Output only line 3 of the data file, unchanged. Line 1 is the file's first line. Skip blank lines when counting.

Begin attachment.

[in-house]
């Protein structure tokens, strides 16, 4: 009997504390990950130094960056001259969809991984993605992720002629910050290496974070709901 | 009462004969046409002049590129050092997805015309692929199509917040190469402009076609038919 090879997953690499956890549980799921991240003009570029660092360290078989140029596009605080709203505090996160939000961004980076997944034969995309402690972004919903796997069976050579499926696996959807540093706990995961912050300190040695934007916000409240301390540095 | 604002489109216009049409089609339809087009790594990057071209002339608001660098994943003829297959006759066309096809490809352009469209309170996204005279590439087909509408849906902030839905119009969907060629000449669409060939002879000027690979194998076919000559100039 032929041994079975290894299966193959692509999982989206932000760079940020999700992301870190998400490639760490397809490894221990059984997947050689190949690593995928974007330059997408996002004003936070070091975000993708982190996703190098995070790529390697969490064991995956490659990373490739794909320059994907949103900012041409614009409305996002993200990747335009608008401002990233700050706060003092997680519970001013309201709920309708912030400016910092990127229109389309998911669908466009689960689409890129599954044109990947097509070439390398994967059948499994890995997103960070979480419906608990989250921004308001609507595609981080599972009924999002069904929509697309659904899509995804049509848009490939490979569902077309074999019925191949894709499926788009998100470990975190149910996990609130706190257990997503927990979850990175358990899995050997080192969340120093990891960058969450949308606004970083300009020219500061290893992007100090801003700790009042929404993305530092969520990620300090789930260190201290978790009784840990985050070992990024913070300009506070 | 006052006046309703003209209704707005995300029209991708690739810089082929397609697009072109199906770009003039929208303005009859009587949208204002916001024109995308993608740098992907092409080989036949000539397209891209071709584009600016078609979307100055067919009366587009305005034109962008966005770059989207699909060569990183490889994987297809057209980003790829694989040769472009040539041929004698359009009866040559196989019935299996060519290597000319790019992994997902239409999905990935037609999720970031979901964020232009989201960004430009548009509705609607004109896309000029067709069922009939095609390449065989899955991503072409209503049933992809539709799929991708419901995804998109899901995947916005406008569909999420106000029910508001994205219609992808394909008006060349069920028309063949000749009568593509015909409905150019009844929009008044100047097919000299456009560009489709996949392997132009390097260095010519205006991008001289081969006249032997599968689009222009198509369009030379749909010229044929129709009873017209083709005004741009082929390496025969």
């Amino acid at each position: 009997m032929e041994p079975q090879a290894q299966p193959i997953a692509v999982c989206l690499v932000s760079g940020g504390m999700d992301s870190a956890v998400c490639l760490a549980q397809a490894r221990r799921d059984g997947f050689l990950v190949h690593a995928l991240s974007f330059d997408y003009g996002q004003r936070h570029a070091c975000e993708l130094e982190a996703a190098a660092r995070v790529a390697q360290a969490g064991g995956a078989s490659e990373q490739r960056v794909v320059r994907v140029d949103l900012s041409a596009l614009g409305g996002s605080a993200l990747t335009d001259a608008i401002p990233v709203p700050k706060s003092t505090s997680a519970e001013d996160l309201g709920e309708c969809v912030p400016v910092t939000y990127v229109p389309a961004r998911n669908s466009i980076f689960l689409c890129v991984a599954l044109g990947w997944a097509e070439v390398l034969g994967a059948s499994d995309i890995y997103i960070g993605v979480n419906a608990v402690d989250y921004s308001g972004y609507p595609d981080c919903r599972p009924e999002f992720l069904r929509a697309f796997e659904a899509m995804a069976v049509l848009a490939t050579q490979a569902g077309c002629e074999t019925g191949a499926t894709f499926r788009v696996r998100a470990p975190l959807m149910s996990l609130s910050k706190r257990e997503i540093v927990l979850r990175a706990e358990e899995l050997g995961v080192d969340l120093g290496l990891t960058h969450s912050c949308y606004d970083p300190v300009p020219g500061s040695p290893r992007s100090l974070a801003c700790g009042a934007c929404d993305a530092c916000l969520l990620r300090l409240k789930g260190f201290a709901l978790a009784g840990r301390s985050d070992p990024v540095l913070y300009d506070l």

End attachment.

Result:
């Amino acid at each position: 009997m032929e041994p079975q090879a290894q299966p193959i997953a692509v999982c989206l690499v932000s760079g940020g504390m999700d992301s870190a956890v998400c490639l760490a549980q397809a490894r221990r799921d059984g997947f050689l990950v190949h690593a995928l991240s974007f330059d997408y003009g996002q004003r936070h570029a070091c975000e993708l130094e982190a996703a190098a660092r995070v790529a390697q360290a969490g064991g995956a078989s490659e990373q490739r960056v794909v320059r994907v140029d949103l900012s041409a596009l614009g409305g996002s605080a993200l990747t335009d001259a608008i401002p990233v709203p700050k706060s003092t505090s997680a519970e001013d996160l309201g709920e309708c969809v912030p400016v910092t939000y990127v229109p389309a961004r998911n669908s466009i980076f689960l689409c890129v991984a599954l044109g990947w997944a097509e070439v390398l034969g994967a059948s499994d995309i890995y997103i960070g993605v979480n419906a608990v402690d989250y921004s308001g972004y609507p595609d981080c919903r599972p009924e999002f992720l069904r929509a697309f796997e659904a899509m995804a069976v049509l848009a490939t050579q490979a569902g077309c002629e074999t019925g191949a499926t894709f499926r788009v696996r998100a470990p975190l959807m149910s996990l609130s910050k706190r257990e997503i540093v927990l979850r990175a706990e358990e899995l050997g995961v080192d969340l120093g290496l990891t960058h969450s912050c949308y606004d970083p300190v300009p020219g500061s040695p290893r992007s100090l974070a801003c700790g009042a934007c929404d993305a530092c916000l969520l990620r300090l409240k789930g260190f201290a709901l978790a009784g840990r301390s985050d070992p990024v540095l913070y300009d506070l």